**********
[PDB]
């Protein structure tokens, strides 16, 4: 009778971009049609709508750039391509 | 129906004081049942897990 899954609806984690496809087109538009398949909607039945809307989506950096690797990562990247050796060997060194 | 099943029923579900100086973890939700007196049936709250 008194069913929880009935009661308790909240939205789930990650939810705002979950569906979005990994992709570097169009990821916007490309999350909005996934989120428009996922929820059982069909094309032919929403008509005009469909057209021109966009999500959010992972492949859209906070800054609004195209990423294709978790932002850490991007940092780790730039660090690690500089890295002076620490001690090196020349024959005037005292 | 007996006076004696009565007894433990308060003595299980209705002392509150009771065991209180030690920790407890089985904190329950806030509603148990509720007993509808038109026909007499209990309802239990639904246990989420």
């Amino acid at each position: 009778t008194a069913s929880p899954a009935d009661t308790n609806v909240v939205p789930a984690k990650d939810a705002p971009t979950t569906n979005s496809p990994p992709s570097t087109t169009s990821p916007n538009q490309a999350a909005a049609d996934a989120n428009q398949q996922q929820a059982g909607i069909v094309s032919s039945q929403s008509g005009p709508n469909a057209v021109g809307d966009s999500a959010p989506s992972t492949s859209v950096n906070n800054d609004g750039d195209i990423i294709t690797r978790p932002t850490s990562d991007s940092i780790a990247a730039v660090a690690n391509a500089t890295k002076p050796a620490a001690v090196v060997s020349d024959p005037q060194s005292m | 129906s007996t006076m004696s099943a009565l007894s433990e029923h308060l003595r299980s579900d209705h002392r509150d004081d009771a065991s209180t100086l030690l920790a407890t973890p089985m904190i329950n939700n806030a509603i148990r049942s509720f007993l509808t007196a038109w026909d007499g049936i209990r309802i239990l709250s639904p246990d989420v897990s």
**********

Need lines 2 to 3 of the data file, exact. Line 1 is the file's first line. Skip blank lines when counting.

């Protein structure tokens, strides 16, 4: 009778971009049609709508750039391509 | 129906004081049942897990 899954609806984690496809087109538009398949909607039945809307989506950096690797990562990247050796060997060194 | 099943029923579900100086973890939700007196049936709250 008194069913929880009935009661308790909240939205789930990650939810705002979950569906979005990994992709570097169009990821916007490309999350909005996934989120428009996922929820059982069909094309032919929403008509005009469909057209021109966009999500959010992972492949859209906070800054609004195209990423294709978790932002850490991007940092780790730039660090690690500089890295002076620490001690090196020349024959005037005292 | 007996006076004696009565007894433990308060003595299980209705002392509150009771065991209180030690920790407890089985904190329950806030509603148990509720007993509808038109026909007499209990309802239990639904246990989420």
């Amino acid at each position: 009778t008194a069913s929880p899954a009935d009661t308790n609806v909240v939205p789930a984690k990650d939810a705002p971009t979950t569906n979005s496809p990994p992709s570097t087109t169009s990821p916007n538009q490309a999350a909005a049609d996934a989120n428009q398949q996922q929820a059982g909607i069909v094309s032919s039945q929403s008509g005009p709508n469909a057209v021109g809307d966009s999500a959010p989506s992972t492949s859209v950096n906070n800054d609004g750039d195209i990423i294709t690797r978790p932002t850490s990562d991007s940092i780790a990247a730039v660090a690690n391509a500089t890295k002076p050796a620490a001690v090196v060997s020349d024959p005037q060194s005292m | 129906s007996t006076m004696s099943a009565l007894s433990e029923h308060l003595r299980s579900d209705h002392r509150d004081d009771a065991s209180t100086l030690l920790a407890t973890p089985m904190i329950n939700n806030a509603i148990r049942s509720f007993l509808t007196a038109w026909d007499g049936i209990r309802i239990l709250s639904p246990d989420v897990s």